fracking

Public interest groups that lost a suit about disclosing fracking chemicals are appealing that decision to the Wyoming Supreme Court. Groups like Earthjustice and the Powder River Basin Resource Council argue that the separate chemicals used in the fracking process should be public information under the Wyoming Public Records Act.  A Wyoming District court Judge sided in March with the Wyoming Oil and Gas Conservation Commission as well as industry when it ruled that not disclosing chemical identities when they are deemed a trade secret is permissible.

The University of Wyoming School of Energy Resources is working to forge a relationship with Saudi Arabia’s national oil and gas company, Saudi Aramco, and King Fahd University of Petroleum and Minerals. Saudi Aramco is the biggest oil and gas company in the world and invests heavily in research and development. SER Director, Mark Northam, just returned from a trip to Saudi Arabia. He says Wyoming and Saudi Arabia face similar challenges when it comes to unconventional reservoirs and water shortages, and he says they would both benefit by sharing their resources.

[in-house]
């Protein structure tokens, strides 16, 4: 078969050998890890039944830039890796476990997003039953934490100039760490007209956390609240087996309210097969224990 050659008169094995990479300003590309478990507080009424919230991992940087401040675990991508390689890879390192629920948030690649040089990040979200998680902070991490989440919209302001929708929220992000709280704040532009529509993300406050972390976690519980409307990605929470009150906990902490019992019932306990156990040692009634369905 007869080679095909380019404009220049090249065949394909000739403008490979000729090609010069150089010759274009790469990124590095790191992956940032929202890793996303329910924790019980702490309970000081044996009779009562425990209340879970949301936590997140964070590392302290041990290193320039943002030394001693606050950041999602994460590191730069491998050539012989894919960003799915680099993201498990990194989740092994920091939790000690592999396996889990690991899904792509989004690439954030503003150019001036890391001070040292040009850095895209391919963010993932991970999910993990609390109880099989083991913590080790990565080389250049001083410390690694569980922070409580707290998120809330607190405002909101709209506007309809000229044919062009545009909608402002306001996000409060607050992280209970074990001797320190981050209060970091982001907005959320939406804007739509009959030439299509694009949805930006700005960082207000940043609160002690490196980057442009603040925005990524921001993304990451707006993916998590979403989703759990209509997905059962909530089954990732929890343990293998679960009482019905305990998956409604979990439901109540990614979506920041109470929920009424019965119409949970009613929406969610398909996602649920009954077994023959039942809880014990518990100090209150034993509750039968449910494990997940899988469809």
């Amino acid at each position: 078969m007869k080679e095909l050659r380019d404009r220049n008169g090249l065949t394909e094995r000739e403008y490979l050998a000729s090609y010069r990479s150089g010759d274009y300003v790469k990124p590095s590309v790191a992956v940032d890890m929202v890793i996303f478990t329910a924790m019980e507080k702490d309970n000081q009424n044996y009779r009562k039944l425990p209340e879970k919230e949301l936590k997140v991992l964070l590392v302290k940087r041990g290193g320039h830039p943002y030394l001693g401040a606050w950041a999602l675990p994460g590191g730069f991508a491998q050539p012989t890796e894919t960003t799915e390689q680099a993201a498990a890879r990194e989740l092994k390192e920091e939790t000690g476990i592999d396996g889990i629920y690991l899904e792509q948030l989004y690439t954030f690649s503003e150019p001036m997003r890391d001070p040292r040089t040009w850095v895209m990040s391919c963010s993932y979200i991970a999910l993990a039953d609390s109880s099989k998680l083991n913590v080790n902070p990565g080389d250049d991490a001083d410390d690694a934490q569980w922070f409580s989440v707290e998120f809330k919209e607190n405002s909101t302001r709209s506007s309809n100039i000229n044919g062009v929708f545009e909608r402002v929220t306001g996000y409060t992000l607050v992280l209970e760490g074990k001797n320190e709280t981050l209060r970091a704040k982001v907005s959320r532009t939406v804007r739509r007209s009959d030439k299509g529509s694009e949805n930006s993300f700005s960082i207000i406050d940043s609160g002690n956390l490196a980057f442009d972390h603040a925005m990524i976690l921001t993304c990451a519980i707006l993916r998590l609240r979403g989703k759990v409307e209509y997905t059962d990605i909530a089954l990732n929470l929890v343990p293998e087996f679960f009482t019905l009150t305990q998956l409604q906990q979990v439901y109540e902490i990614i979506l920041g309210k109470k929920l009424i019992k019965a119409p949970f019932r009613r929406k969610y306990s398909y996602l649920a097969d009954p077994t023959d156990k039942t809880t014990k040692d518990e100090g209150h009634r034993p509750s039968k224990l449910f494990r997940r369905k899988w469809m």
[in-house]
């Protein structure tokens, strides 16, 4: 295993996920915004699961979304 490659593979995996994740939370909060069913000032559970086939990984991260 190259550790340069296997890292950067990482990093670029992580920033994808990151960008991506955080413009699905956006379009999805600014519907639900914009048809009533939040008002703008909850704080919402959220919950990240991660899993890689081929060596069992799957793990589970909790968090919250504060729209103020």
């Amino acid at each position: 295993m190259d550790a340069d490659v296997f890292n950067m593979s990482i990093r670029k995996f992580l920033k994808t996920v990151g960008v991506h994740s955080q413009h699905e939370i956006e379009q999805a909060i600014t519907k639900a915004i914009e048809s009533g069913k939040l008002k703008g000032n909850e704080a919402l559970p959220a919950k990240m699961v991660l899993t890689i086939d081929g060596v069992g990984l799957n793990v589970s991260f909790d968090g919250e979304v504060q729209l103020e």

A survey by the Pew Research Center shows that more Americans are in favor of fracking than are opposed to it. Forty-eight percent of respondents said they’d like to see an increased use of fracking, while 38 percent said they wouldn’t.

The Pew Center’s Leah Christian says opinions varied by region, but that could be because of prevailing political views in different parts of the country.

“The two regions where we saw the most support – the Midwest and the South – for fracking, those are also more Republican regions of the country,” Christian said.

A judge in Casper has sided with the state of Wyoming and ruled against environmentalists who sought to make public the lists of ingredients that go into hydraulic fracturing fluids.
 
     Environmental groups had requested the ingredient lists from the Wyoming Oil and Gas Conservation Commission, arguing that the public needs to know what chemicals companies are putting underground.
 
     Natrona County District Judge Catherine Wilking has ruled that Wyoming's state oil and gas supervisor was correct to withhold the ingredient lists as protected trade secrets.

The oil and gas industry is trying to ease environmental concerns by developing nontoxic fluids for hydraulic fracturing.